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Reviewers: Tony Augarde [Editor], Steve Arloff, Nick Barnard, Pierre Giroux, Don Mather, Glyn Pursglove, George Stacy, Sam Webster, Jonathan Woolf

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Harlem-Kingston Express

Motema 233439



1. Strawberry Hill
2. High Heel Sneakers
3. King Tubby Meets the Rockers Uptown
4. Eleuthera
5. Sweet Georgia Brown
6. Freddie Freeloader (Riddim)
7. The Heathen
8. Compassion
9. Running Away
10. Day-O (Banana Boat Song)
11. No Woman No Cry

Monty Alexander - Piano
Robert Thomas - Percussion
Obed Calvaire - Drums
Hassan Shakur - Acoustic bass
Karl Wright - Drums
Hoova Simpson - Electric bass
Andy Bassford - Electric guitar
Yotam Silberstein - Guitar
Robert Browne - Guitar (tracks 1, 8, 9)
Desmond Jack Jones - Drums (tracks 1, 8, 9)
Glen Browne - Electric bass (tracks 1, 8, 9)
Christopher McDonald - Keyboards (1, 8, 9)
Bernard Montgomery - Melodica (track 8)
Hassan Shakur - Acoustic bass (track 11)
Frits Landesbergen - Drums (track 11)


Rhythm is at the core of Monty Alexander's playing, It can be the beats he heard in Jamaica when he was growing up or the jazz rhythms which influenced much of his later playing. He still has an affection for such genres as reggae, as he showed in his 1995 album Yard Movement and as he demonstrates here in a compilation of tracks recorded at various concerts between 2006 and 2010, six of them at Dizzy's Club in New York's Lincoln Center.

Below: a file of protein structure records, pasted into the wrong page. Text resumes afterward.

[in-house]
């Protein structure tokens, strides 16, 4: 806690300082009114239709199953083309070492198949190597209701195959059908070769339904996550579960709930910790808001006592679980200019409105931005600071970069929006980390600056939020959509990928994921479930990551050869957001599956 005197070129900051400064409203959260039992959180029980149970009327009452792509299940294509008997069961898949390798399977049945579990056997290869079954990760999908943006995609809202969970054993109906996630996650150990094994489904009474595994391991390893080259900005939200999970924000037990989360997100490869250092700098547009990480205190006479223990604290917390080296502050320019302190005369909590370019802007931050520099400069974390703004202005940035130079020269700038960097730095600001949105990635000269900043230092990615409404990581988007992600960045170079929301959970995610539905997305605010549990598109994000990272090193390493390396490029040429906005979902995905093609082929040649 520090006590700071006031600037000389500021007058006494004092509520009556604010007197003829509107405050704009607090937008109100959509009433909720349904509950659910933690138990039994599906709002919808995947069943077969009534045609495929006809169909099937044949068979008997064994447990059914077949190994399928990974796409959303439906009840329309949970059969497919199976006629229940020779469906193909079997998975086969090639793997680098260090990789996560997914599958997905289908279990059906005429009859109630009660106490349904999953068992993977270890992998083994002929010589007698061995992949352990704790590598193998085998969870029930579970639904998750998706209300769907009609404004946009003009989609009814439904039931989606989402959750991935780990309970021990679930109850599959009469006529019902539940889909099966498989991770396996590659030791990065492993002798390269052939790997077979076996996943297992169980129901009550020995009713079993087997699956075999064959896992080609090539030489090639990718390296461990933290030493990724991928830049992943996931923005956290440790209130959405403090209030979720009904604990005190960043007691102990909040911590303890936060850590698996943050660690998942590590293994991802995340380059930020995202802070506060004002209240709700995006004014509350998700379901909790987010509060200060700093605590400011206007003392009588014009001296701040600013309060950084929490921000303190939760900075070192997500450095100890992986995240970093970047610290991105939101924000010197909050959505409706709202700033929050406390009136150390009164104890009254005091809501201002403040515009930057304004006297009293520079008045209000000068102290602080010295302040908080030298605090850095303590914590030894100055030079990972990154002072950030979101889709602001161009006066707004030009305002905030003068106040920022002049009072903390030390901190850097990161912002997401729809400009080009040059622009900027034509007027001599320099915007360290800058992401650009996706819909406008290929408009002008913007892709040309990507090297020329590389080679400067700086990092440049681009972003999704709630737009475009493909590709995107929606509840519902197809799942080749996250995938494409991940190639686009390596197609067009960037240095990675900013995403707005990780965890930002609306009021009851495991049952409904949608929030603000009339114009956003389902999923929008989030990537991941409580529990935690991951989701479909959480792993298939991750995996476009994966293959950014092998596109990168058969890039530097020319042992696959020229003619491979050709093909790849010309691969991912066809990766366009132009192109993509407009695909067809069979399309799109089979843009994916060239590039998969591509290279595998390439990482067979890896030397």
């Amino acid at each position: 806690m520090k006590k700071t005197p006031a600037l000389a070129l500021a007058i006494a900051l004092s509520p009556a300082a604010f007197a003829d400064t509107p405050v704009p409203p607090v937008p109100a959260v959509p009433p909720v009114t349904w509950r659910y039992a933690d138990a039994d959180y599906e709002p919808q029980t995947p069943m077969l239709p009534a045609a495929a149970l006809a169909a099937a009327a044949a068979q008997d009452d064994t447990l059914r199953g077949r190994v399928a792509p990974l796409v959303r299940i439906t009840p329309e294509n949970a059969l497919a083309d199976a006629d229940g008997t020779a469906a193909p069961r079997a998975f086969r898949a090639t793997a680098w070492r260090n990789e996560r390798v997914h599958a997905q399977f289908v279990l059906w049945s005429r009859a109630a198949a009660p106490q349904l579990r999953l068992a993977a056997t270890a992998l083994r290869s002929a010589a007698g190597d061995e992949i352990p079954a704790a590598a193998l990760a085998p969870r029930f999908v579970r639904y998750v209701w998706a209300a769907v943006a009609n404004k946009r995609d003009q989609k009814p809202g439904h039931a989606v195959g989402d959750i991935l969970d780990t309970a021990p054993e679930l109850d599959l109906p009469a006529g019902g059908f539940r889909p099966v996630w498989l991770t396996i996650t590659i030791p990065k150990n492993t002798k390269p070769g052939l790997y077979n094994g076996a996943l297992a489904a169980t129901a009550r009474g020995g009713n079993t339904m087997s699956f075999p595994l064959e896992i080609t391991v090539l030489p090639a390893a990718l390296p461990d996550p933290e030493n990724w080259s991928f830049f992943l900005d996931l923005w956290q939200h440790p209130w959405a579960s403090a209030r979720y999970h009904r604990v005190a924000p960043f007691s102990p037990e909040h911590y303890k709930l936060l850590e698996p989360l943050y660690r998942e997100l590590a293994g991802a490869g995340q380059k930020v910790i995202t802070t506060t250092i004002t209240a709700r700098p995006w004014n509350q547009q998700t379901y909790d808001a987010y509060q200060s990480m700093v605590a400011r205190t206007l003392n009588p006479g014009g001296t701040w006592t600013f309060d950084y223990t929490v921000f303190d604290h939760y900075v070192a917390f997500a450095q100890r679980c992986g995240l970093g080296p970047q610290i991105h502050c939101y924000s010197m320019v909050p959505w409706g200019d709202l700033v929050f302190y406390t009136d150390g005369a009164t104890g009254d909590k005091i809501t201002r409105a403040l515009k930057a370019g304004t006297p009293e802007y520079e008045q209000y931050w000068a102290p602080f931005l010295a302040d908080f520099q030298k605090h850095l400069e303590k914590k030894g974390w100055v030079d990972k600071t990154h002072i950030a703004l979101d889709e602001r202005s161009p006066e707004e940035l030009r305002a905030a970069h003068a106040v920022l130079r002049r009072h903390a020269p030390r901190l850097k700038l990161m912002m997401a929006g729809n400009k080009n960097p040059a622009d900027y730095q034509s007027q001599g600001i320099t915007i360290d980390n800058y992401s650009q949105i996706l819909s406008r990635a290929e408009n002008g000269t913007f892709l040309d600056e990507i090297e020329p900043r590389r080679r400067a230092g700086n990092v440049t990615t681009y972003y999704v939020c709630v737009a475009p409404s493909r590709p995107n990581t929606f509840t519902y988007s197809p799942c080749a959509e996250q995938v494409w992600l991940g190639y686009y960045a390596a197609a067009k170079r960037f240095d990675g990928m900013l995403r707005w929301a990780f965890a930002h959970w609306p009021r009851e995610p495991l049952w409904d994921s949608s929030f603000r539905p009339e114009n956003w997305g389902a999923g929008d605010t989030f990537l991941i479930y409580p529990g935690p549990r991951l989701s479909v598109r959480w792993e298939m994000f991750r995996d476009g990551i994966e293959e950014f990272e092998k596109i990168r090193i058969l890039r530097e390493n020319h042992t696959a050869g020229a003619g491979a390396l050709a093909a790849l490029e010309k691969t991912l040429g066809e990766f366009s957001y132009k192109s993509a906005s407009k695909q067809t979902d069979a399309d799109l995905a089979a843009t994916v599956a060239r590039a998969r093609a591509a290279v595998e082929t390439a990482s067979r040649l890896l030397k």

This CD contains both Jamaican and American styles, which explains the album title. The opening Strawberry Hill has a strong reggae beat but it is followed by High Heel Sneakers, which combines a rock rhythm with a shuffle beat, ending on a series of unpredictable single notes. In between, Alexander improvises in jazz style.

King Tubby Meets the Rockers Uptown is, as the title suggests, a reggae number with a persistent bass riff and a solo from what sounds like a melodica (or an accordion?). The tempo in Monty Alexander's composition Eleuthera moves from Latin to Caribbean, but Sweet Georgia Brown is straight four-in-a-bar swing at a fast tempo which displays Monty's dexterity as a jazz pianist as well as his wit.

You wouldn't expect to hear Miles Davis's Freddie Freeloader interpreted as a reggae tune but the powerful beat drives it along unstoppably. The Heathen is the first of three Bob Marley compositions on the album, with a simple melody. It again includes what sounds like a melodica, although the melodica player is listed as only appearing on track 8. Milt Jackson's Compassion is a gentle ballad feature for the pianist extemporizing in jazz mode against a reggae pulse, a mixture that works remarkably well.

The second Bob Marley tune, Running Away has a more potent reggae feel but Monty still manages to play with jazz sensibility. Day-O (Banana Boat Song) is probably the best-known Caribbean number of all time, described as "a song I grew up with" by Alexander, who encourages the audience to join in the familiar chorus. The album ends with Bob Marley's best-known song, delivered with tenderness and virtuosity.

Fusions of jazz with World Music are everywhere now, but Monty Alexander was doing them before many other people and proving that they can work marvellously, as they do on this likeable CD.

Tony Augarde

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